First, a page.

Consumer perception of data privacy in Asia

Cyber security and data privacy protection is making headlines around the globe in recent news, especially after the recent worldwide cyber attack by ransomware WannaCry. Companies are scrambling to strengthen security measures, while governments are moving to increase data protection of its citizens (e.g. new data privacy protection laws planned in Japan this month, and EU in 2018).

But what do consumers think about all this? At Rakuten AIP, we asked consumers in Japan, Singapore, Thailand and Vietnam about 1) their opinions of what they perceive as sensitive info, 2) how secure they feel about means of communication, and 3) their perception of how much control they feel they have over their own personal information.

Credit card number top of mind in Asia as most sensitive personal info

Across the surveyed Asian countries, credit card numbers rose to the top as the most sensitive personal information. This isn’t too surprising given that it’s directly tied to your personal finances, and we often hear stories about credit card data breaches.

While government issued ID numbers were also a common piece of sensitive info, countries in Southeast Asia notably picked communication contents as being highly sensitive (e.g. contents of phone conversations, email, chat/text). Japan on the other hand, places home address right behind credit cards, with communication concerns mainly centered around emails.

Q. How sensitive are the following pieces of information to you personally? (Select one for each)

Top 5 summary per country, see Survey Details for full list asked.

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Landline viewed as most secure means of communication in Japan, while Mobile & Email on par in Southeast Asia

Among various methods of communication, landline phones are top of mind in Japan for being most secure. In Southeast Asia however, mobile phones & texts, as well as emails are seen as equally secure – Thailand actually places them slightly higher than landlines. Smartphone chat apps and social media, while below phone/text/email, are seen as relatively more secure in Southeast Asia vs Japan.

Q. How secure are each of the following methods of communication? (Select one for each)

4 pt scale Top 2 Box % (Very/Somewhat Secure), data sorted on Japan %

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Consumers in Japan less confident over control of personal info vs Southeast Asia

When asked about perceptions of how much control they have over their own personal info, consumers in Japan showed the lowest level of perceived control.
  – Less than a third agree that they are fully aware of how their personal info are collected, aware of who’s in possession, and having control over how it’s used.
  – Only a quarter feel they can easily remove inaccurate info about themselves online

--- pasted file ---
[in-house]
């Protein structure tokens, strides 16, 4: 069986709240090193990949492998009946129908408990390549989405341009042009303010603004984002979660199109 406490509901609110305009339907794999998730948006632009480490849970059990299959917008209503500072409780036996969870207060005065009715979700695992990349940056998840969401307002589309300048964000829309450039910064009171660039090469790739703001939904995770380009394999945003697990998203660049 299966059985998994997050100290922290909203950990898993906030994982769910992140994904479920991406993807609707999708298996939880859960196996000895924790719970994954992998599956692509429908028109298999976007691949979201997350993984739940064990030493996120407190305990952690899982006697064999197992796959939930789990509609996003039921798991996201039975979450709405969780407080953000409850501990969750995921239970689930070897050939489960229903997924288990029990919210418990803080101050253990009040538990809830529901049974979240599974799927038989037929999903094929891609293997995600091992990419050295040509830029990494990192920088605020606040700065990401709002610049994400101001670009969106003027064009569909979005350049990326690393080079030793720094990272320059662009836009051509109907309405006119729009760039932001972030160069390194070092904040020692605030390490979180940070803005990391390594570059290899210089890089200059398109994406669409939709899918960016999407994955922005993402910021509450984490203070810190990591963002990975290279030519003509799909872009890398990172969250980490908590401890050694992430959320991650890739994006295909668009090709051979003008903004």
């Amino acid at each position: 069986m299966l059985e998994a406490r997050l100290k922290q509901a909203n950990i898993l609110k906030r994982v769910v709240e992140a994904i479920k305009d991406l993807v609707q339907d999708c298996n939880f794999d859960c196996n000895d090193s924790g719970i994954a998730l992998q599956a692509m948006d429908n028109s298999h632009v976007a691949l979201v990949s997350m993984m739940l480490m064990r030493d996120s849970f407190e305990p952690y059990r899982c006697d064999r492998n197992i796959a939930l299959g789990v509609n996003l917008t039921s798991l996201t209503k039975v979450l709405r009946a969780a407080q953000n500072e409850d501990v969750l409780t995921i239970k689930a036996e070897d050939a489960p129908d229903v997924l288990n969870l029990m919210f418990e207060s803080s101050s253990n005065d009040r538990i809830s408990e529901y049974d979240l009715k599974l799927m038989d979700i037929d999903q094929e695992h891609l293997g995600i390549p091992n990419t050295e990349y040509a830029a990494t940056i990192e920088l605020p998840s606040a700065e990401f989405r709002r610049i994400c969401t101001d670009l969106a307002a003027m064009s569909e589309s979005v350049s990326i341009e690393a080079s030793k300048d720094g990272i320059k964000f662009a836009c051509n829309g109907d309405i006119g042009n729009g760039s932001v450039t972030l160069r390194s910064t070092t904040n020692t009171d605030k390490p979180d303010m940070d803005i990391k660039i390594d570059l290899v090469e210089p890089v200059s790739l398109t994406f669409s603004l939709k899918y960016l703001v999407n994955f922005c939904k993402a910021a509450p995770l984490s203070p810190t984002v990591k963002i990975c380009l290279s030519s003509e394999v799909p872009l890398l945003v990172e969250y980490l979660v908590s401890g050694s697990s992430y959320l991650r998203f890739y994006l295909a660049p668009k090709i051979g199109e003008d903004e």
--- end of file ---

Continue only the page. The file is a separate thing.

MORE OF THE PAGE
– Just below a fifth are confident their info held by companies will not be stolen.

Singapore shows a bit more optimism, while consumers in Thailand and Vietnam are much more confident in their control over their own personal info.

Q. How much do you agree or disagree with the following statements about personal information? (Select one for each)

4 pt scale Top 2 Box % (Strongly/Somewhat Agree) data sorted on Japan %

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One can clearly see that consumer perception of privacy and security of personal information differs by country and region in Asia – a true portrayal of its diversity. The region has historically been slower than the EU in introducing data protection laws. Many countries have based their laws off of the EU Data Protection Directive of 1995, and introducing their own versions a decade later. As the EU is taking the next step in rolling out a new data protection law in 2018, it could be a turning point for Asia to further strengthen privacy protection for the region.

Japan is on the verge of enacting its new privacy protection law at the end of this month on 5/30, a revision of its current form to be more in line with the upcoming new EU law. Key revisions are centered around ways companies handle personal information, especially around third party disclosures, transfer of data overseas and collection of sensitive info.

It shouldn’t be long before we see activity from other countries in Asia – particularly given how fast the region has adopted new technology catering to all facets of life, which inevitably brings forth increasing issues of privacy protection.

■Survey Details
Markets: Age 18+ in Japan, Singapore, Thailand, Vietnam
Sample Size: ~300 per country
Methodology: Online Survey using Rakuten AIP proprietary panels
Timing: May 8-10, 2017

Table 1 full list asked includes: Credit card number, Home address, Government issued ID number, Email address, Email contents, Website/search history, First and Last Name together, Chat/Text contents, Phone conversation contents, Shopping/purchase history, Social media posts, Birth date, Last Name only, First Name only, Medical history, Relationship status, Location of where you have physically visited, Music, video and other media you like.

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